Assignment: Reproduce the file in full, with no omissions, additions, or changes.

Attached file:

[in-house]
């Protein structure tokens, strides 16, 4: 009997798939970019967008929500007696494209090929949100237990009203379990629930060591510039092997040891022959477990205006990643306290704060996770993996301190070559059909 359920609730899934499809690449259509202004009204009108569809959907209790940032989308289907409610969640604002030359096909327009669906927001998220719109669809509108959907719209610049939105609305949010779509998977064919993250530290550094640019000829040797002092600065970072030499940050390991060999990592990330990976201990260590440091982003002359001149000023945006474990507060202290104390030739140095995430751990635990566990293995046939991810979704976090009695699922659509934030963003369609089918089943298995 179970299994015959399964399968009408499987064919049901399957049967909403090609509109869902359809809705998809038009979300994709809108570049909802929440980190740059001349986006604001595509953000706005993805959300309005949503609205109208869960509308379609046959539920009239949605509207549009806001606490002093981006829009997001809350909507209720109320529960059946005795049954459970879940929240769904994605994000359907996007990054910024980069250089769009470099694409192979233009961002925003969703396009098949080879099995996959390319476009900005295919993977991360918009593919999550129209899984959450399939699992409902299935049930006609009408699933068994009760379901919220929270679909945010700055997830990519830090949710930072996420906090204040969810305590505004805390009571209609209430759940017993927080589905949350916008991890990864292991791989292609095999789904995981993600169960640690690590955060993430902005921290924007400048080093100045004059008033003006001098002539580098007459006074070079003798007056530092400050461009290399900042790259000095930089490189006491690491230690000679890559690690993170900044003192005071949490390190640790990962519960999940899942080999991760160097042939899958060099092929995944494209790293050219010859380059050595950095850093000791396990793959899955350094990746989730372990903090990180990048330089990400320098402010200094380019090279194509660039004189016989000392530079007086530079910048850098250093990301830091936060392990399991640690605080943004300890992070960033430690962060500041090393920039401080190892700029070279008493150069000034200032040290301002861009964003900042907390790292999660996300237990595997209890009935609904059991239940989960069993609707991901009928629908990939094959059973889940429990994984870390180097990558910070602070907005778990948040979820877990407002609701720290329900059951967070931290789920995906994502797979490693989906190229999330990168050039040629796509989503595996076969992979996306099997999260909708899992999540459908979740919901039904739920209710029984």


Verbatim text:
[in-house]
């Protein structure tokens, strides 16, 4: 009997798939970019967008929500007696494209090929949100237990009203379990629930060591510039092997040891022959477990205006990643306290704060996770993996301190070559059909 359920609730899934499809690449259509202004009204009108569809959907209790940032989308289907409610969640604002030359096909327009669906927001998220719109669809509108959907719209610049939105609305949010779509998977064919993250530290550094640019000829040797002092600065970072030499940050390991060999990592990330990976201990260590440091982003002359001149000023945006474990507060202290104390030739140095995430751990635990566990293995046939991810979704976090009695699922659509934030963003369609089918089943298995 179970299994015959399964399968009408499987064919049901399957049967909403090609509109869902359809809705998809038009979300994709809108570049909802929440980190740059001349986006604001595509953000706005993805959300309005949503609205109208869960509308379609046959539920009239949605509207549009806001606490002093981006829009997001809350909507209720109320529960059946005795049954459970879940929240769904994605994000359907996007990054910024980069250089769009470099694409192979233009961002925003969703396009098949080879099995996959390319476009900005295919993977991360918009593919999550129209899984959450399939699992409902299935049930006609009408699933068994009760379901919220929270679909945010700055997830990519830090949710930072996420906090204040969810305590505004805390009571209609209430759940017993927080589905949350916008991890990864292991791989292609095999789904995981993600169960640690690590955060993430902005921290924007400048080093100045004059008033003006001098002539580098007459006074070079003798007056530092400050461009290399900042790259000095930089490189006491690491230690000679890559690690993170900044003192005071949490390190640790990962519960999940899942080999991760160097042939899958060099092929995944494209790293050219010859380059050595950095850093000791396990793959899955350094990746989730372990903090990180990048330089990400320098402010200094380019090279194509660039004189016989000392530079007086530079910048850098250093990301830091936060392990399991640690605080943004300890992070960033430690962060500041090393920039401080190892700029070279008493150069000034200032040290301002861009964003900042907390790292999660996300237990595997209890009935609904059991239940989960069993609707991901009928629908990939094959059973889940429990994984870390180097990558910070602070907005778990948040979820877990407002609701720290329900059951967070931290789920995906994502797979490693989906190229999330990168050039040629796509989503595996076969992979996306099997999260909708899992999540459908979740919901039904739920209710029984």